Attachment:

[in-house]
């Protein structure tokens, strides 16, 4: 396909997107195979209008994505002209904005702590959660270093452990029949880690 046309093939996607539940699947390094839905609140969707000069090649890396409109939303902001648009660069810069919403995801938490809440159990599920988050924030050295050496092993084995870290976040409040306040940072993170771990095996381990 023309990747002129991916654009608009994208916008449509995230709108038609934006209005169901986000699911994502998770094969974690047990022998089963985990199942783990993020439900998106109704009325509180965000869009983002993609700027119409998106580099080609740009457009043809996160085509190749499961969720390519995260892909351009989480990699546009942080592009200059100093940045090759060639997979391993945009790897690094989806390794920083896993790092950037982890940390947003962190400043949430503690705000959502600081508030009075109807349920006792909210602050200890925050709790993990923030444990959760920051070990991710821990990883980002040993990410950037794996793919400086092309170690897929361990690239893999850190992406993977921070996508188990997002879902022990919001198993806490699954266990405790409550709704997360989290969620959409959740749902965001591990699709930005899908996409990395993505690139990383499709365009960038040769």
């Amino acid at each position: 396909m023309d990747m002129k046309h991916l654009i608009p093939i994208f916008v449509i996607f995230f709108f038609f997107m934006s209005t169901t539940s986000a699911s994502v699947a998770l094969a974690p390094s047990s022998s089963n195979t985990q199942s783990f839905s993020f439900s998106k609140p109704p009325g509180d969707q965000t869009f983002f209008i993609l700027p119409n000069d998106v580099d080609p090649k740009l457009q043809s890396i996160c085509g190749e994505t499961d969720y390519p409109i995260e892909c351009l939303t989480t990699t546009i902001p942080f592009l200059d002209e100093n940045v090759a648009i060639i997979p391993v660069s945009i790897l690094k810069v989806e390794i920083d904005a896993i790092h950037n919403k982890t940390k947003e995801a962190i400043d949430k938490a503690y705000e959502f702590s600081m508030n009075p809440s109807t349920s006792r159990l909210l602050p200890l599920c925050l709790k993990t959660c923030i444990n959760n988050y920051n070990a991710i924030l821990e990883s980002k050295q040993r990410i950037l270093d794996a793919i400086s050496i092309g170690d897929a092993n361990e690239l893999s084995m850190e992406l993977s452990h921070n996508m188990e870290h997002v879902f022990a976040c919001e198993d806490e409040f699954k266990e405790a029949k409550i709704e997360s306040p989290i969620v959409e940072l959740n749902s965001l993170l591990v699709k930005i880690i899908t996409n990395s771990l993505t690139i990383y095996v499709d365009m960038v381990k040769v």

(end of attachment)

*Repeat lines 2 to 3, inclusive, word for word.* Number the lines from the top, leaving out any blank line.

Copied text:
């Protein structure tokens, strides 16, 4: 396909997107195979209008994505002209904005702590959660270093452990029949880690 046309093939996607539940699947390094839905609140969707000069090649890396409109939303902001648009660069810069919403995801938490809440159990599920988050924030050295050496092993084995870290976040409040306040940072993170771990095996381990 023309990747002129991916654009608009994208916008449509995230709108038609934006209005169901986000699911994502998770094969974690047990022998089963985990199942783990993020439900998106109704009325509180965000869009983002993609700027119409998106580099080609740009457009043809996160085509190749499961969720390519995260892909351009989480990699546009942080592009200059100093940045090759060639997979391993945009790897690094989806390794920083896993790092950037982890940390947003962190400043949430503690705000959502600081508030009075109807349920006792909210602050200890925050709790993990923030444990959760920051070990991710821990990883980002040993990410950037794996793919400086092309170690897929361990690239893999850190992406993977921070996508188990997002879902022990919001198993806490699954266990405790409550709704997360989290969620959409959740749902965001591990699709930005899908996409990395993505690139990383499709365009960038040769």
């Amino acid at each position: 396909m023309d990747m002129k046309h991916l654009i608009p093939i994208f916008v449509i996607f995230f709108f038609f997107m934006s209005t169901t539940s986000a699911s994502v699947a998770l094969a974690p390094s047990s022998s089963n195979t985990q199942s783990f839905s993020f439900s998106k609140p109704p009325g509180d969707q965000t869009f983002f209008i993609l700027p119409n000069d998106v580099d080609p090649k740009l457009q043809s890396i996160c085509g190749e994505t499961d969720y390519p409109i995260e892909c351009l939303t989480t990699t546009i902001p942080f592009l200059d002209e100093n940045v090759a648009i060639i997979p391993v660069s945009i790897l690094k810069v989806e390794i920083d904005a896993i790092h950037n919403k982890t940390k947003e995801a962190i400043d949430k938490a503690y705000e959502f702590s600081m508030n009075p809440s109807t349920s006792r159990l909210l602050p200890l599920c925050l709790k993990t959660c923030i444990n959760n988050y920051n070990a991710i924030l821990e990883s980002k050295q040993r990410i950037l270093d794996a793919i400086s050496i092309g170690d897929a092993n361990e690239l893999s084995m850190e992406l993977s452990h921070n996508m188990e870290h997002v879902f022990a976040c919001e198993d806490e409040f699954k266990e405790a029949k409550i709704e997360s306040p989290i969620v959409e940072l959740n749902s965001l993170l591990v699709k930005i880690i899908t996409n990395s771990l993505t690139i990383y095996v499709d365009m960038v381990k040769v």